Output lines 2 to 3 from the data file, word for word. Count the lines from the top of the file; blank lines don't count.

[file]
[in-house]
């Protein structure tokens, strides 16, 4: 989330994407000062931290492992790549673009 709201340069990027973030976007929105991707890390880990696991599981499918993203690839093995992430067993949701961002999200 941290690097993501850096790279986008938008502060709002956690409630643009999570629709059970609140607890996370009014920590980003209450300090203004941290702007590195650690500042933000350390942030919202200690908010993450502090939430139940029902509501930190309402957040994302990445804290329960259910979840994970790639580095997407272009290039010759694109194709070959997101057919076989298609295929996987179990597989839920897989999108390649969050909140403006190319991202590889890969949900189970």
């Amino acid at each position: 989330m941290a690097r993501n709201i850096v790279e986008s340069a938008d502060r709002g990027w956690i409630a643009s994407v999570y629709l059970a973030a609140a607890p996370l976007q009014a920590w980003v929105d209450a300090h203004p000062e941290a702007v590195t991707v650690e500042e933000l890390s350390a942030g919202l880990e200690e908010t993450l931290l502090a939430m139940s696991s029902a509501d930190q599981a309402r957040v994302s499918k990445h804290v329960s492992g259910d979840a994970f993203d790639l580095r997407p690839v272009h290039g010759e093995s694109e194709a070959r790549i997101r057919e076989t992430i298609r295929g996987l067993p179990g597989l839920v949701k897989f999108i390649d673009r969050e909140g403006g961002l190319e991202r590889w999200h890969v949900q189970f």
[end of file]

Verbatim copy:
């Protein structure tokens, strides 16, 4: 989330994407000062931290492992790549673009 709201340069990027973030976007929105991707890390880990696991599981499918993203690839093995992430067993949701961002999200 941290690097993501850096790279986008938008502060709002956690409630643009999570629709059970609140607890996370009014920590980003209450300090203004941290702007590195650690500042933000350390942030919202200690908010993450502090939430139940029902509501930190309402957040994302990445804290329960259910979840994970790639580095997407272009290039010759694109194709070959997101057919076989298609295929996987179990597989839920897989999108390649969050909140403006190319991202590889890969949900189970």
């Amino acid at each position: 989330m941290a690097r993501n709201i850096v790279e986008s340069a938008d502060r709002g990027w956690i409630a643009s994407v999570y629709l059970a973030a609140a607890p996370l976007q009014a920590w980003v929105d209450a300090h203004p000062e941290a702007v590195t991707v650690e500042e933000l890390s350390a942030g919202l880990e200690e908010t993450l931290l502090a939430m139940s696991s029902a509501d930190q599981a309402r957040v994302s499918k990445h804290v329960s492992g259910d979840a994970f993203d790639l580095r997407p690839v272009h290039g010759e093995s694109e194709a070959r790549i997101r057919e076989t992430i298609r295929g996987l067993p179990g597989l839920v949701k897989f999108i390649d673009r969050e909140g403006g961002l190319e991202r590889w999200h890969v949900q189970f």